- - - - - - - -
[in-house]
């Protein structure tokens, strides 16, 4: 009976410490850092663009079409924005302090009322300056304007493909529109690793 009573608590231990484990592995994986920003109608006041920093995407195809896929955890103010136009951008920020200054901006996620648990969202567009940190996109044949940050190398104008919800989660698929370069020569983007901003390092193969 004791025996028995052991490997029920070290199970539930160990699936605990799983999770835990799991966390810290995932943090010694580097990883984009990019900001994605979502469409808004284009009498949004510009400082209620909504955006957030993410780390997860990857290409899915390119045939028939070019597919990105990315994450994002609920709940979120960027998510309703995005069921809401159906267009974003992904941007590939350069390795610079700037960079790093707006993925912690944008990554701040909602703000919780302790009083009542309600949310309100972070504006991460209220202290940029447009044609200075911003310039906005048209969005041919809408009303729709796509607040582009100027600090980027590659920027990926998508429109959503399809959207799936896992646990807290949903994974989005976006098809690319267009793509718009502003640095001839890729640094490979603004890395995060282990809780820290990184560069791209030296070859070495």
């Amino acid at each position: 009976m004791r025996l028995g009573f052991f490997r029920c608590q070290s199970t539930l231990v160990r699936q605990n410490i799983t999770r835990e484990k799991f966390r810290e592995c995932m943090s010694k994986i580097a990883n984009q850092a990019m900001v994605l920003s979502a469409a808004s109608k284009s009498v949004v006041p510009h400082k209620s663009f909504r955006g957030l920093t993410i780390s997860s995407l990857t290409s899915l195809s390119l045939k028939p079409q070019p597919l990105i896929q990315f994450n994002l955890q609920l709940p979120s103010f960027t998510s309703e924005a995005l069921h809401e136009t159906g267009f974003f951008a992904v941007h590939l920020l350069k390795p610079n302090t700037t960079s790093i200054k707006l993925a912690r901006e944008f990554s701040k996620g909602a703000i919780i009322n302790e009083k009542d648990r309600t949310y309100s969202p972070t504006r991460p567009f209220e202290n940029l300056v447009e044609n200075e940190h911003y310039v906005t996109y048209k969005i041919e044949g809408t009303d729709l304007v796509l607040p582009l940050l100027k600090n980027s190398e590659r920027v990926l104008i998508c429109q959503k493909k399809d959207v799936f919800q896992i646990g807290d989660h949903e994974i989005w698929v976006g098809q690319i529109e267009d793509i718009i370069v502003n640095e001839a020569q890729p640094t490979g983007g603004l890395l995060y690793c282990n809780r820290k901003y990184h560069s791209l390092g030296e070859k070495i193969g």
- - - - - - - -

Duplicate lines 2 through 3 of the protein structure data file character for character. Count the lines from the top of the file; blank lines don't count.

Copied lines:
């Protein structure tokens, strides 16, 4: 009976410490850092663009079409924005302090009322300056304007493909529109690793 009573608590231990484990592995994986920003109608006041920093995407195809896929955890103010136009951008920020200054901006996620648990969202567009940190996109044949940050190398104008919800989660698929370069020569983007901003390092193969 004791025996028995052991490997029920070290199970539930160990699936605990799983999770835990799991966390810290995932943090010694580097990883984009990019900001994605979502469409808004284009009498949004510009400082209620909504955006957030993410780390997860990857290409899915390119045939028939070019597919990105990315994450994002609920709940979120960027998510309703995005069921809401159906267009974003992904941007590939350069390795610079700037960079790093707006993925912690944008990554701040909602703000919780302790009083009542309600949310309100972070504006991460209220202290940029447009044609200075911003310039906005048209969005041919809408009303729709796509607040582009100027600090980027590659920027990926998508429109959503399809959207799936896992646990807290949903994974989005976006098809690319267009793509718009502003640095001839890729640094490979603004890395995060282990809780820290990184560069791209030296070859070495």
């Amino acid at each position: 009976m004791r025996l028995g009573f052991f490997r029920c608590q070290s199970t539930l231990v160990r699936q605990n410490i799983t999770r835990e484990k799991f966390r810290e592995c995932m943090s010694k994986i580097a990883n984009q850092a990019m900001v994605l920003s979502a469409a808004s109608k284009s009498v949004v006041p510009h400082k209620s663009f909504r955006g957030l920093t993410i780390s997860s995407l990857t290409s899915l195809s390119l045939k028939p079409q070019p597919l990105i896929q990315f994450n994002l955890q609920l709940p979120s103010f960027t998510s309703e924005a995005l069921h809401e136009t159906g267009f974003f951008a992904v941007h590939l920020l350069k390795p610079n302090t700037t960079s790093i200054k707006l993925a912690r901006e944008f990554s701040k996620g909602a703000i919780i009322n302790e009083k009542d648990r309600t949310y309100s969202p972070t504006r991460p567009f209220e202290n940029l300056v447009e044609n200075e940190h911003y310039v906005t996109y048209k969005i041919e044949g809408t009303d729709l304007v796509l607040p582009l940050l100027k600090n980027s190398e590659r920027v990926l104008i998508c429109q959503k493909k399809d959207v799936f919800q896992i646990g807290d989660h949903e994974i989005w698929v976006g098809q690319i529109e267009d793509i718009i370069v502003n640095e001839a020569q890729p640094t490979g983007g603004l890395l995060y690793c282990n809780r820290k901003y990184h560069s791209l390092g030296e070859k070495i193969g």